8. Cunha, Flavio & Heckman, James J. & Lochner, Lance, 2006. "Interpreting the Evidence on Life Cycle Skill Formation," Handbook of the Economics of Education, Elsevier.
    9. Janet Currie, 2001. "Early Childhood Education Programs," Journal of Economic Perspectives, American Economic Association, vol. 15(2), pages 213-238, Spring.
    10. Fredriksson, Peter & Öckert, Björn, 2005. "Is Early Learning Really More Productive? The Effect of School Starting Age on School and Labor Market Performance," IZA Discussion Papers 1659, Institute for the Study of Labor (IZA).
    11. Joshua D. Angrist & Alan B. Keueger, 1991. "Does Compulsory School Attendance Affect Schooling and Earnings?," The Quarterly Journal of Economics, Oxford University Press, pages 979-1014.
    12. Kelly Bedard & Elizabeth Dhuey, 2006. "The Persistence of Early Childhood Maturity: International Evidence of Long-Run Age Effects," The Quarterly Journal of Economics, Oxford University Press, vol. 121(4), pages 1437-1472.
    13. Edwin Leuven & Mikael Lindahl & Hessel Oosterbeek & Dinand Webbink, 2004. "New evidence on the effect of time in school on early achievement," HEW 0410001, EconWPA.
    14. Del Bono, Emilia & Galindo-Rueda, Fernando, 2004. "Do a Few Months of Compulsory Schooling Matter? The Education and Labour Market Impact of School Leaving Rules," IZA Discussion Papers 1233, Institute for the Study of Labor (IZA).
    15. Fertig, Michael & Kluve, Jochen, 2005. "The Effect of Age at School Entry on Educational Attainment in Germany," IZA Discussion Papers 1507, Institute for the Study of Labor (IZA).
    16. Joshua D. Angrist & Alan B. Krueger, 1990. "The Effect of Age at School Entry on Educational Attainment: An Application of Instrumental Variables with Moments from Two Samples," Working Papers 654, Princeton University, Department of Economics, Industrial Relations Section..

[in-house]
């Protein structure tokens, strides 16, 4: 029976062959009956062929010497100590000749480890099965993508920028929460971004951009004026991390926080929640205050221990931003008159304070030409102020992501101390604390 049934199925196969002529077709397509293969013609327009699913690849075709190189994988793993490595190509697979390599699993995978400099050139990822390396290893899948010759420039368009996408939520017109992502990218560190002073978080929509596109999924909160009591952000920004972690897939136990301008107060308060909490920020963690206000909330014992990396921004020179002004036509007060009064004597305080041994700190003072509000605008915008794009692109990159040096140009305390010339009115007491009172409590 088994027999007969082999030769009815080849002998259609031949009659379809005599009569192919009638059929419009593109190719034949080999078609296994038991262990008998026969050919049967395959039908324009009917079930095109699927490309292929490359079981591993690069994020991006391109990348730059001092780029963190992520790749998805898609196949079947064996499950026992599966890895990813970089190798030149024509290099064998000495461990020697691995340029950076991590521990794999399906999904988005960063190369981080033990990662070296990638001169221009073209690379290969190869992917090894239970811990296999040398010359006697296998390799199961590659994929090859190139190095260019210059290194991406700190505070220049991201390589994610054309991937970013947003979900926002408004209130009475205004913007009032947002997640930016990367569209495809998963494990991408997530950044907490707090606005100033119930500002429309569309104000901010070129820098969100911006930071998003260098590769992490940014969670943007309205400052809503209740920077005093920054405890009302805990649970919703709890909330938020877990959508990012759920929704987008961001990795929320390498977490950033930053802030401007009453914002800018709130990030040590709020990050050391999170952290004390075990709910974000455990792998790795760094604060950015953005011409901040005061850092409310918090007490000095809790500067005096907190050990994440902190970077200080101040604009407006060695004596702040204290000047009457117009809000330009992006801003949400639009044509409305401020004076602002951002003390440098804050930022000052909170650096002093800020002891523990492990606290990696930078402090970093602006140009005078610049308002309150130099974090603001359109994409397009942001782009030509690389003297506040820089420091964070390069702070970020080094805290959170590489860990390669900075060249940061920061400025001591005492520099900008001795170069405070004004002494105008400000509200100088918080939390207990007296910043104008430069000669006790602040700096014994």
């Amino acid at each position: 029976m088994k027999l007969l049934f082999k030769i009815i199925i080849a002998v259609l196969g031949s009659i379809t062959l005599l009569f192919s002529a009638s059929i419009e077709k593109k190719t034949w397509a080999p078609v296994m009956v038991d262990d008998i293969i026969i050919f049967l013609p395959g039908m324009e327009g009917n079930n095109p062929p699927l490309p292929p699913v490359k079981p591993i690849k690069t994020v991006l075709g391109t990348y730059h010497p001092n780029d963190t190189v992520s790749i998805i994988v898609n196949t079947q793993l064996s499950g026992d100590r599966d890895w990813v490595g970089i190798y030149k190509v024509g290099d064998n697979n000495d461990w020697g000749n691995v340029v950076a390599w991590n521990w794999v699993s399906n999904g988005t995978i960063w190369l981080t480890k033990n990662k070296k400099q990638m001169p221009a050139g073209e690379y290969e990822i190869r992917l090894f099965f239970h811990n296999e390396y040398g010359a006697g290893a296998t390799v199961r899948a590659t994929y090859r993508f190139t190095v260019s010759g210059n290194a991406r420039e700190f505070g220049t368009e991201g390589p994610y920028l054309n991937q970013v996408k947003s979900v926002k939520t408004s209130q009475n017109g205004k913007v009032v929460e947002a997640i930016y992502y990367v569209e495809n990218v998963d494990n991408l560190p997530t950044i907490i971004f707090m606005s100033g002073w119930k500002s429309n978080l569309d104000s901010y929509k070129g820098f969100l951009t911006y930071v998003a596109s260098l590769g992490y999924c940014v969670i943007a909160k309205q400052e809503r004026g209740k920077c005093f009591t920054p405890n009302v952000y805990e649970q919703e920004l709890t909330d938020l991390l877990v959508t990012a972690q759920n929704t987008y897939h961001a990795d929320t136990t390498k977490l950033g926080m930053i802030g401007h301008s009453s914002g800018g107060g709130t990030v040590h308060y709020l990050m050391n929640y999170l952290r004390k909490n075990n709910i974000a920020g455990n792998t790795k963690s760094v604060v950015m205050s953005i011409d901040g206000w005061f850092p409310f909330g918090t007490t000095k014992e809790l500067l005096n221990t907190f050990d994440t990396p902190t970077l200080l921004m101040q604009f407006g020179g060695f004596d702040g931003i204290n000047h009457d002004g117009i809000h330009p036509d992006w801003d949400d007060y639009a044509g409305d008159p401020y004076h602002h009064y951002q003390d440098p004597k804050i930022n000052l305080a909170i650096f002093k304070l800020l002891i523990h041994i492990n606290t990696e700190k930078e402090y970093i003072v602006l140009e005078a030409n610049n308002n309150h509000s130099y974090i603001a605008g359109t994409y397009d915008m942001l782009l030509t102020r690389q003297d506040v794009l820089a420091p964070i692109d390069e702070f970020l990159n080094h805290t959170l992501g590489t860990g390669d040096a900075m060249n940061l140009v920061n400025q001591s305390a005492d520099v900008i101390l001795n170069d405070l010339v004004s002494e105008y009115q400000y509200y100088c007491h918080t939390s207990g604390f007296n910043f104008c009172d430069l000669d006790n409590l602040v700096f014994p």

Full references (including those not matched with items on IDEAS)

    Citations

    Citations are extracted by the CitEc Project, subscribe to its RSS feed for this item.
    as


    Cited by:

    1. Sprietsma, Maresa, 2007. "The Effect of Relative Age in the First Grade of Primary School on Long-Term Scholastic Results: International Comparative Evidence using PISA 2003," ZEW Discussion Papers 07-037, ZEW - Zentrum für Europäische Wirtschaftsforschung / Center for European Economic Research.
    2. Giuseppe Migali & Ian Walker, 2011. "Estimates of the causal effects of education on earnings over the lifecycle with cohort effects and endogenous education," Working Papers 2248796, Lancaster University Management School, Economics Department.
    3. Ponzo, Michela, 2013. "Does bullying reduce educational achievement? An evaluation using matching estimators," Journal of Policy Modeling, Elsevier, vol. 35(6), pages 1057-1078.
    4. Landvoigt, Tim & Muehler, Grit & Pfeiffer, Friedhelm, 2007. "Duration and Intensity of Kindergarten Attendance and Secondary School Track Choice," ZEW Discussion Papers 07-051, ZEW - Zentrum für Europäische Wirtschaftsforschung / Center for European Economic Research.